How silly to think that we are the creator's of our own story.  

My story had a predictable beginning, and a relatively uneventful middle. I spent hours developing and nurturing my beloved characters as I helped them grow and evolve.  How foolish of me to think that  I had the plot all figured out and I could end my story with "And they all lived happily every after".

Actually, the epiphany of accepting that my story is being written by a ghost writer is somewhat of a relief.  I can relinquish control to her, for she writes a most suspenseful story which will keep me guessing right up until the...

As I willingly and gratefully share my thoughts, I remember and appreciate those everyday hugs and "I love you's", the hours of almost daily telephone support chats, the continued "thinking of you" notes I receive in the mail, the "just when I need it most, "checking in" and Skype sessions, and of course the supportive comments from my very kind readers.

I have created a page for Anna's Diary.  It can be found under the Tab titled Anna's Diary.
I have posted all of the entries to date there, starting with January 1, 1929.

Here are the past few days from Anna's diary:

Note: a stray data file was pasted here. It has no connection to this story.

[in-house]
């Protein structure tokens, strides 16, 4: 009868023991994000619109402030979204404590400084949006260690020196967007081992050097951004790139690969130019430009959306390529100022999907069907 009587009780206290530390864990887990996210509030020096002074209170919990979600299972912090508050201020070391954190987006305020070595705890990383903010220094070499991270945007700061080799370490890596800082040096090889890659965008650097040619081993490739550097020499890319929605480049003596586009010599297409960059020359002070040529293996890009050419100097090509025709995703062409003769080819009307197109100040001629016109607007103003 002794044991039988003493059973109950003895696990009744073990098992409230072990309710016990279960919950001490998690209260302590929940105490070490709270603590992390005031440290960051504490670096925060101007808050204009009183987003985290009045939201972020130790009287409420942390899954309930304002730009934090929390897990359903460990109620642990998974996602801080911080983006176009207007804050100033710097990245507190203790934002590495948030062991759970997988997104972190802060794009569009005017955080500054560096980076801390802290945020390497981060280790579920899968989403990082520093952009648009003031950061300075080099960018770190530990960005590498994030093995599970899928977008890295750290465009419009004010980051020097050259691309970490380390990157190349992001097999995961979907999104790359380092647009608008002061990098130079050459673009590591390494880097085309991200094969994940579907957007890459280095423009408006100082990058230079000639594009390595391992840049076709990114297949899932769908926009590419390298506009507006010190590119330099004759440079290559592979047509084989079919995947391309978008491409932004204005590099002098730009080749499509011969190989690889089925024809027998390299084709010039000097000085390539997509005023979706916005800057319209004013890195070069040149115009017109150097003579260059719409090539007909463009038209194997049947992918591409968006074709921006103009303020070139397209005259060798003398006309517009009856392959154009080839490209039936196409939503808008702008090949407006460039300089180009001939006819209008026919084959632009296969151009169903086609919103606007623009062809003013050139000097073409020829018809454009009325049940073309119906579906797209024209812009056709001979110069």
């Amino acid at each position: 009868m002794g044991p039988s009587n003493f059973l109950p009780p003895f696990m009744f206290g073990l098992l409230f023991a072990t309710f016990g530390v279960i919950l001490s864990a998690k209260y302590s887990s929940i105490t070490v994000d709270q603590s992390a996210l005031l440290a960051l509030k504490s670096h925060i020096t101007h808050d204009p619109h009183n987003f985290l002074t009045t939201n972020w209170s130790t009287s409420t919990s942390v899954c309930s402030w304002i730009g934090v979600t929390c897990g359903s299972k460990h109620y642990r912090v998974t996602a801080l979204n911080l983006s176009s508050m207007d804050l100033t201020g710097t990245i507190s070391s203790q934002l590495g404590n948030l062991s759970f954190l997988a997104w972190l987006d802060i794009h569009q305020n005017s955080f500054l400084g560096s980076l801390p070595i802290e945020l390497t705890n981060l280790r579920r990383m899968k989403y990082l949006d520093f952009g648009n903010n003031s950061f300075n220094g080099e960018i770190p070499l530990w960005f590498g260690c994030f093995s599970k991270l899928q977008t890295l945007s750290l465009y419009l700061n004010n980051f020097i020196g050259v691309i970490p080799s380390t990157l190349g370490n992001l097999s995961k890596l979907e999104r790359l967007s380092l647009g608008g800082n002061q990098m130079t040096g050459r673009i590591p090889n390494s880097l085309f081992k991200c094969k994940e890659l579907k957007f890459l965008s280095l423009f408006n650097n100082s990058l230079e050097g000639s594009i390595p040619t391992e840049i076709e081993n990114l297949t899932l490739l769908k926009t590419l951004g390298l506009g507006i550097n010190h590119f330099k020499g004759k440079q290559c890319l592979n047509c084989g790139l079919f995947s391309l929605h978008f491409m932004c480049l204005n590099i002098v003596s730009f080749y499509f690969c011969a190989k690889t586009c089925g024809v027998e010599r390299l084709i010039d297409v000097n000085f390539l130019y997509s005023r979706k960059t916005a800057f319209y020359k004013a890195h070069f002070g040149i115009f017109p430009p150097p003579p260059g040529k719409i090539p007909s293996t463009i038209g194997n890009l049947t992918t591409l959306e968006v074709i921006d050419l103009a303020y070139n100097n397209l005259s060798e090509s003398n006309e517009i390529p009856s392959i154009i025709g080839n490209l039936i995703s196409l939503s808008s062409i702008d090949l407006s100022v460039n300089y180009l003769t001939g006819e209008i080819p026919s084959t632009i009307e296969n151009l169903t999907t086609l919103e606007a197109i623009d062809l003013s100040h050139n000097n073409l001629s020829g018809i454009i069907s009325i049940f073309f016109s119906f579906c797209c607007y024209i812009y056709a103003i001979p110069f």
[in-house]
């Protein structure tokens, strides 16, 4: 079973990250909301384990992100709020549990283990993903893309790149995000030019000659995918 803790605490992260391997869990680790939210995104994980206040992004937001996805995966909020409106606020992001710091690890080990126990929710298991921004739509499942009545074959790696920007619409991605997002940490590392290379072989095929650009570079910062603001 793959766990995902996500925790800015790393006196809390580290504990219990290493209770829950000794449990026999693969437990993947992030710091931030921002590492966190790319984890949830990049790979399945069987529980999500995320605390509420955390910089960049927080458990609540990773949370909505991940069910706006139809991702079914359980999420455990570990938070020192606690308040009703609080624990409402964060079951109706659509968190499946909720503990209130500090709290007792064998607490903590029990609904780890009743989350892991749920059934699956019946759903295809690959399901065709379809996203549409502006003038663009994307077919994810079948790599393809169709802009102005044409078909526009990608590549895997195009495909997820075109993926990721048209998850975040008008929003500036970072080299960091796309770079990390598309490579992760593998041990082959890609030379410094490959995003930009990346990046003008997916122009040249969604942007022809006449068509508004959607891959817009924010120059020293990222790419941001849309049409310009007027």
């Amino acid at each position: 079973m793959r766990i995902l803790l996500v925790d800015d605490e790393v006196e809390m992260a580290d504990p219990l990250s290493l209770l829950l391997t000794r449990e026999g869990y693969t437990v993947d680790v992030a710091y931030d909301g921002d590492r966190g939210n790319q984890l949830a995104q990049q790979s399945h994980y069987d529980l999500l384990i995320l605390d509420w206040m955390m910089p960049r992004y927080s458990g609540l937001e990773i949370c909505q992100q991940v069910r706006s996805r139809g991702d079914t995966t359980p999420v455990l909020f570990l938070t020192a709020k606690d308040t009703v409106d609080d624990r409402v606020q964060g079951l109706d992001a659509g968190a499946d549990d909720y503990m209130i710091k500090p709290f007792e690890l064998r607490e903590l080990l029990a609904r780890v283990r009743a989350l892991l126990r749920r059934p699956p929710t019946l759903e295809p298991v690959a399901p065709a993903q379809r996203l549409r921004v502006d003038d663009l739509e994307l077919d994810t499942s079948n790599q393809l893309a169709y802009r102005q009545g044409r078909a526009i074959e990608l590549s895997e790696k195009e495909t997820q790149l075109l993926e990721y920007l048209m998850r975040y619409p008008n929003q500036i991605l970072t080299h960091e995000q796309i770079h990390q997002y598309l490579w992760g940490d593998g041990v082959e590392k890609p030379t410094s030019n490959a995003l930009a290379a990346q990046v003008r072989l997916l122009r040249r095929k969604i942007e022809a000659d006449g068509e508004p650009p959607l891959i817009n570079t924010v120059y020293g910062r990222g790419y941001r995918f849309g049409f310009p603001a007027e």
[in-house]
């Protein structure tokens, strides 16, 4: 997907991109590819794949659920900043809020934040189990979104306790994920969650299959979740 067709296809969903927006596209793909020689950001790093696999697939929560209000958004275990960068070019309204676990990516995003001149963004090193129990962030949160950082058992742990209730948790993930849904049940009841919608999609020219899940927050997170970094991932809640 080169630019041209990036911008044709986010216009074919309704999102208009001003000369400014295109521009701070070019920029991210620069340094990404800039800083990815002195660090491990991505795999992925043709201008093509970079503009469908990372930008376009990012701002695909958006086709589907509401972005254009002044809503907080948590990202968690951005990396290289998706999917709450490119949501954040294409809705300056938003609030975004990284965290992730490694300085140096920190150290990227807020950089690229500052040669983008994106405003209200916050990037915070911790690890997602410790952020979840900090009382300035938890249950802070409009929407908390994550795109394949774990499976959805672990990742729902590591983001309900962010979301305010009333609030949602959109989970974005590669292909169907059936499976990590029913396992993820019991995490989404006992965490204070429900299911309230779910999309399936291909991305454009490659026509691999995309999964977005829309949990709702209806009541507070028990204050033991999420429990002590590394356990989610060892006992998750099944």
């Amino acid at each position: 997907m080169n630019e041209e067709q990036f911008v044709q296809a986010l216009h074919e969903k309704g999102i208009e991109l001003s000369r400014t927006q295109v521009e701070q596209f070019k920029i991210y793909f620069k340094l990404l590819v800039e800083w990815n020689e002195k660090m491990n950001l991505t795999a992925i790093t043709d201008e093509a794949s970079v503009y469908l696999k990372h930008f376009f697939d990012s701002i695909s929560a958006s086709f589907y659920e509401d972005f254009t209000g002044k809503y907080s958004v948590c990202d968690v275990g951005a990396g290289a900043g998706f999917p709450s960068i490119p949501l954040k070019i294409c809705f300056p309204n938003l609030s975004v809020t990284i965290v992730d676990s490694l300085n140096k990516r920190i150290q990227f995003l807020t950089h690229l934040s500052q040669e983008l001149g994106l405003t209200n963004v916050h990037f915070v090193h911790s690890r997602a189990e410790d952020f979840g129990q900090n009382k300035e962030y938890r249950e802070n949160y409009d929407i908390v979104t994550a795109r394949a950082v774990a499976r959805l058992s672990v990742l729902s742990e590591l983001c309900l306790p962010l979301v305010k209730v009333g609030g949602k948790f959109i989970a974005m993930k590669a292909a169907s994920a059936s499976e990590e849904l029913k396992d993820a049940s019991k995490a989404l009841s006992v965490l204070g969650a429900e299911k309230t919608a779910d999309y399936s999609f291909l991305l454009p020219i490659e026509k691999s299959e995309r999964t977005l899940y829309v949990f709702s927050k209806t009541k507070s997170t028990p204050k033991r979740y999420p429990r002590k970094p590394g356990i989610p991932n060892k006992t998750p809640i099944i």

Friday November 29, 1929
Junior and Vera are invited to Doris C's party in Arlington.  Children had a nice time.  On way home stopped for alcohol in the car.  Very cold out.  Both Vera and Marie came home with me. 
Sat. November 30, 1929
Stayed in bed all morning.  Vera and Marie here with Junior.  Jean home at one.  Got lunch for us.  Mary came over about four and Isabelle and Ted.  All stayed for supper.  Tom did not come.
Sun.  December 1, 1929
Home all day long.  Raining out.  Jean studying. I read a book.  Junior took a long nap.  About six o'clock we took him to Mt. Prospect with us.  Quite good but tired towards the end.


  1. Hugs to you! Grief is uniquely our own. I think the hugs and love we share with each other are gifts and so important. Just receiving a note or an email can bring you to a better place sometimes. It is hard to explain to others. Know that when I say my prayers for Charlie, I say one for your son and for you.